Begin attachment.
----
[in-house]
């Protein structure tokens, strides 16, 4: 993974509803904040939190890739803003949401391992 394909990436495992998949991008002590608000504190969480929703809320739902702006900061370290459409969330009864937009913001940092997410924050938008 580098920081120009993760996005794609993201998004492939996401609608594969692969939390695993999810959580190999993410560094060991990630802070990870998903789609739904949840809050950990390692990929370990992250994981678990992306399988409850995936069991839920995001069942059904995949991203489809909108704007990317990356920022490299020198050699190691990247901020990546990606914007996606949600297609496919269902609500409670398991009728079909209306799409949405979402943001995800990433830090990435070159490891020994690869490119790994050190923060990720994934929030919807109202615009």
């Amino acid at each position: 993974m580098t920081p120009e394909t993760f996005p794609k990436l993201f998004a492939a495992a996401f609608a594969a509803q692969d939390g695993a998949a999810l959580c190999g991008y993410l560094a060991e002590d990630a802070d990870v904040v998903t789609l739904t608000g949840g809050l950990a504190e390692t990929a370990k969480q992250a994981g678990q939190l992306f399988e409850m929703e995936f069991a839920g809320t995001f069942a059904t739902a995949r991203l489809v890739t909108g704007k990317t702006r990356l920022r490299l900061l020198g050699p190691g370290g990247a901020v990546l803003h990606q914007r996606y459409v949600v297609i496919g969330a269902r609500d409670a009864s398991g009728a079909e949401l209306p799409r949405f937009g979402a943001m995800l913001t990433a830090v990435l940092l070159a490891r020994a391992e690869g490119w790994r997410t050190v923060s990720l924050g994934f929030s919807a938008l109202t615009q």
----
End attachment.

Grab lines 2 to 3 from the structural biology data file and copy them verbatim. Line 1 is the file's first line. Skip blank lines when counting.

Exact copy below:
């Protein structure tokens, strides 16, 4: 993974509803904040939190890739803003949401391992 394909990436495992998949991008002590608000504190969480929703809320739902702006900061370290459409969330009864937009913001940092997410924050938008 580098920081120009993760996005794609993201998004492939996401609608594969692969939390695993999810959580190999993410560094060991990630802070990870998903789609739904949840809050950990390692990929370990992250994981678990992306399988409850995936069991839920995001069942059904995949991203489809909108704007990317990356920022490299020198050699190691990247901020990546990606914007996606949600297609496919269902609500409670398991009728079909209306799409949405979402943001995800990433830090990435070159490891020994690869490119790994050190923060990720994934929030919807109202615009």
């Amino acid at each position: 993974m580098t920081p120009e394909t993760f996005p794609k990436l993201f998004a492939a495992a996401f609608a594969a509803q692969d939390g695993a998949a999810l959580c190999g991008y993410l560094a060991e002590d990630a802070d990870v904040v998903t789609l739904t608000g949840g809050l950990a504190e390692t990929a370990k969480q992250a994981g678990q939190l992306f399988e409850m929703e995936f069991a839920g809320t995001f069942a059904t739902a995949r991203l489809v890739t909108g704007k990317t702006r990356l920022r490299l900061l020198g050699p190691g370290g990247a901020v990546l803003h990606q914007r996606y459409v949600v297609i496919g969330a269902r609500d409670a009864s398991g009728a079909e949401l209306p799409r949405f937009g979402a943001m995800l913001t990433a830090v990435l940092l070159a490891r020994a391992e690869g490119w790994r997410t050190v923060s990720l924050g994934f929030s919807a938008l109202t615009q």